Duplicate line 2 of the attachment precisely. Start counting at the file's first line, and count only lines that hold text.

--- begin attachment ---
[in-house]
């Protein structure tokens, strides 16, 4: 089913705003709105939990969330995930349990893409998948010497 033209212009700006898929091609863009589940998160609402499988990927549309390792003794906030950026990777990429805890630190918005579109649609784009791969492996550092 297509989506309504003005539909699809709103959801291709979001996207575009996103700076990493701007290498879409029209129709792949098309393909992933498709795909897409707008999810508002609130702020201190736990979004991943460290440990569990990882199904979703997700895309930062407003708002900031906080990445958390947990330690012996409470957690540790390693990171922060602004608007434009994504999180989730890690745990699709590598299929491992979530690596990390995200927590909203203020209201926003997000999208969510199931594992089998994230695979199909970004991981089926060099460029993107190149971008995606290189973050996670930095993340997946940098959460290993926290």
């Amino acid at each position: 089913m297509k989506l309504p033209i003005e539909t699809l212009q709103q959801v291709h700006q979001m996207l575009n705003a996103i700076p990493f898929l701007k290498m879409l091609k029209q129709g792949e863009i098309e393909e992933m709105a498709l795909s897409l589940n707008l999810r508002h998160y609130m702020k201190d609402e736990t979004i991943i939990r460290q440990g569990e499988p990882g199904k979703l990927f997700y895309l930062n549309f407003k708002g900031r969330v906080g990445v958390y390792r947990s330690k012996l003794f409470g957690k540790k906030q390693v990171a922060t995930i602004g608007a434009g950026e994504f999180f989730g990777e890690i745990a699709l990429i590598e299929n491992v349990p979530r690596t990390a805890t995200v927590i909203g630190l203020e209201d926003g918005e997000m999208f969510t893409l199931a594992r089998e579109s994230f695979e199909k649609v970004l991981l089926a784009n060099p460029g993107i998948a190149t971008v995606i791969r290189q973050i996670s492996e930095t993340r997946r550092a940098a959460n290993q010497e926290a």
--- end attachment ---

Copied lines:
């Protein structure tokens, strides 16, 4: 089913705003709105939990969330995930349990893409998948010497 033209212009700006898929091609863009589940998160609402499988990927549309390792003794906030950026990777990429805890630190918005579109649609784009791969492996550092 297509989506309504003005539909699809709103959801291709979001996207575009996103700076990493701007290498879409029209129709792949098309393909992933498709795909897409707008999810508002609130702020201190736990979004991943460290440990569990990882199904979703997700895309930062407003708002900031906080990445958390947990330690012996409470957690540790390693990171922060602004608007434009994504999180989730890690745990699709590598299929491992979530690596990390995200927590909203203020209201926003997000999208969510199931594992089998994230695979199909970004991981089926060099460029993107190149971008995606290189973050996670930095993340997946940098959460290993926290």